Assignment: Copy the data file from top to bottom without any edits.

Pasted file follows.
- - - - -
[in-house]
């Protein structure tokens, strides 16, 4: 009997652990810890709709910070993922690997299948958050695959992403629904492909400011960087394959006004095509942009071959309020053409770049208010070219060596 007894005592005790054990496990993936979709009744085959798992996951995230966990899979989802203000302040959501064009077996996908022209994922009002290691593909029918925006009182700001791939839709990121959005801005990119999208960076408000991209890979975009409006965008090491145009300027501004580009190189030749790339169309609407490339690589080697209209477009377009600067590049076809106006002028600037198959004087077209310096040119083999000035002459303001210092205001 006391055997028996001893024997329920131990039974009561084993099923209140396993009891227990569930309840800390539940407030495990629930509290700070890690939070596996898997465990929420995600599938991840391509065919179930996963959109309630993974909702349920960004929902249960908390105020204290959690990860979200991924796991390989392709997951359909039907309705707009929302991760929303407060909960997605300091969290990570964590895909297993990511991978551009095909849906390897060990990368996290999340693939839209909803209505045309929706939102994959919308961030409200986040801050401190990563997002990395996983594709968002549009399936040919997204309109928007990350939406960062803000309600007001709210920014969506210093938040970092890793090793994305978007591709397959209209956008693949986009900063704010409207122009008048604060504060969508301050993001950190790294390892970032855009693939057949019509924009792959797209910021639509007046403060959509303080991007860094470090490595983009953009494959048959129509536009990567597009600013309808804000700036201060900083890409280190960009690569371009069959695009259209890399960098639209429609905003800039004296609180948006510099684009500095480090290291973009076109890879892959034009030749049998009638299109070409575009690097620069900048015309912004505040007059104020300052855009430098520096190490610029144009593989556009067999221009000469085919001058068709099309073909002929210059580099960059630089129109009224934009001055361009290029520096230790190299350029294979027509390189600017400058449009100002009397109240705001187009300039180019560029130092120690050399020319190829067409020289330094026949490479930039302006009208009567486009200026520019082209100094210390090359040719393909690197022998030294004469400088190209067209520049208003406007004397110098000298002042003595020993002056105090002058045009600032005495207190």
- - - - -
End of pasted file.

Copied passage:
[in-house]
């Protein structure tokens, strides 16, 4: 009997652990810890709709910070993922690997299948958050695959992403629904492909400011960087394959006004095509942009071959309020053409770049208010070219060596 007894005592005790054990496990993936979709009744085959798992996951995230966990899979989802203000302040959501064009077996996908022209994922009002290691593909029918925006009182700001791939839709990121959005801005990119999208960076408000991209890979975009409006965008090491145009300027501004580009190189030749790339169309609407490339690589080697209209477009377009600067590049076809106006002028600037198959004087077209310096040119083999000035002459303001210092205001 006391055997028996001893024997329920131990039974009561084993099923209140396993009891227990569930309840800390539940407030495990629930509290700070890690939070596996898997465990929420995600599938991840391509065919179930996963959109309630993974909702349920960004929902249960908390105020204290959690990860979200991924796991390989392709997951359909039907309705707009929302991760929303407060909960997605300091969290990570964590895909297993990511991978551009095909849906390897060990990368996290999340693939839209909803209505045309929706939102994959919308961030409200986040801050401190990563997002990395996983594709968002549009399936040919997204309109928007990350939406960062803000309600007001709210920014969506210093938040970092890793090793994305978007591709397959209209956008693949986009900063704010409207122009008048604060504060969508301050993001950190790294390892970032855009693939057949019509924009792959797209910021639509007046403060959509303080991007860094470090490595983009953009494959048959129509536009990567597009600013309808804000700036201060900083890409280190960009690569371009069959695009259209890399960098639209429609905003800039004296609180948006510099684009500095480090290291973009076109890879892959034009030749049998009638299109070409575009690097620069900048015309912004505040007059104020300052855009430098520096190490610029144009593989556009067999221009000469085919001058068709099309073909002929210059580099960059630089129109009224934009001055361009290029520096230790190299350029294979027509390189600017400058449009100002009397109240705001187009300039180019560029130092120690050399020319190829067409020289330094026949490479930039302006009208009567486009200026520019082209100094210390090359040719393909690197022998030294004469400088190209067209520049208003406007004397110098000298002042003595020993002056105090002058045009600032005495207190």